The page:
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limiting the drum buss

Discussion in 'Drums' started by smog99, Oct 25, 2004.

  1. smog99

    smog99 Guest

    What's your feel on limiting the drum bus ?
    When I'm doing rock, blues etc I mostly always run a pretty heavily compressed sub together with the main drum sub. Does anyone ALSO limit the drum subs too ? I'm just wondering about controlling spikes closer to the source instead of shearing them off with a limiter on the overall mix.
  2. soundfreely

    soundfreely Guest

    I usually prefer a milder compression on the drum bus or even compression on a parallel bus with different EQ. That way I can play with the attack and release to control the overall sound of the drums. I usually don't care for a limiter on that bus, but if it sound good, it sounds good. Although, when recording direct to digital, it might not be a bad thing since that is somewhat similar to what happens when going "hot" to tape (tape reacts differently than most limiters or compressors do- different harmonics are eccentuated with tape).

    On another note, as someone who is still learning myself, I've found that there is no better experience than experimentation. I'd say throw the limiter on the drum bus and listen to the difference that it makes. Then bypass the limiter and listen for the difference. Unfortunately, I don't think that there is really a specific answer here.

  3. slicraider

    slicraider Guest


    Soundfreely, I'm not sure you picked up on the fact that aside from sending all the drums to the mix smog 99 is also sending an additional drum mix which he is compressing to the mix in parrallel to the original drums.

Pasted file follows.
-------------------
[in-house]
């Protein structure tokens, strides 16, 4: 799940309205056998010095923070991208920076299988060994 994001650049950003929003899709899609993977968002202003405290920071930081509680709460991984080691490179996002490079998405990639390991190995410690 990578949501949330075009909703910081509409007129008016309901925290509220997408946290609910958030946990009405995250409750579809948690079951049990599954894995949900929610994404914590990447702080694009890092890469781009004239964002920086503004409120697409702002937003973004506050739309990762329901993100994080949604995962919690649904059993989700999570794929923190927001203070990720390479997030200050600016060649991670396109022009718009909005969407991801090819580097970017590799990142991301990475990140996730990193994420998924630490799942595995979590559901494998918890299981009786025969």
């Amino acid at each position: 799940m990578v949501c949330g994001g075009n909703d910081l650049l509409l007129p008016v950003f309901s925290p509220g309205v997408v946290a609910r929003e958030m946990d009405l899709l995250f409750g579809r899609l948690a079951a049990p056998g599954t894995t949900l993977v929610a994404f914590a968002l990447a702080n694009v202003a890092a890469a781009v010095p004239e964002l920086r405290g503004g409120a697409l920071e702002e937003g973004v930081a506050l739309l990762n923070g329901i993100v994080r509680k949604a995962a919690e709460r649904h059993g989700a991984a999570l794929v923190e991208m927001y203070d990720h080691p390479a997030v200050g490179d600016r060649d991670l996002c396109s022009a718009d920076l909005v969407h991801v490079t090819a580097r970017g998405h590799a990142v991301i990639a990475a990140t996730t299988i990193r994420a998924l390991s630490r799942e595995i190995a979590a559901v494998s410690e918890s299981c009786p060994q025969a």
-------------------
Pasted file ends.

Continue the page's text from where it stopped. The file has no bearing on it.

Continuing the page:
Depending on the tune you can really squeeze the hell out of the drum sub mix. The amount that you add like in cooking is to taste. And you will find that most seasoned guys are doing it this way. (And not just to drums!!)
  4. smog99

    smog99 Guest


    Yes I do compress quite heavily with a UAD 1176 on a separate drum sub. Peaks tend to sneak through so I was wondering about limiting for this reason. I just hate putting another plugin on the drums. But, I guess if ya can't hear anything detramental, it's okay.
  5. soundfreely

    soundfreely Guest

    Duh... Wow, I really misread your original post. I usually don't limit the parallel bus because that would take away from what I am trying to achieve by using parallel compression in the first place. I often like the sound of the attack pushing the overall drum sound up from underneath. I haven't needed to limit that sub-mix bus yet, but that doesn't mean I won't come across a mix where I would want to do that. I've also seen engineers that do compress that second sub-mix so much that it pretty much is the same as limiting, but I've never been a fan of that-- just my preference.

    I still think that experimentation is the best way to learn. I always like to try new techniques and take note of how the sounds are affected. Even if something sounds bad in one situation, another mix might need that exact recipe and I think it's good to know when to reach for a specific trick or tool.

    As far as your situation, why not just pull down the overall level if your getting overs?

    Just my thoughts,
  6. slicraider

    slicraider Guest

    Re: further

    That's right! If you don't hear anything bad then technique is fine. If you are in the digital world you can also do a little volume editing so you don't have to limit.

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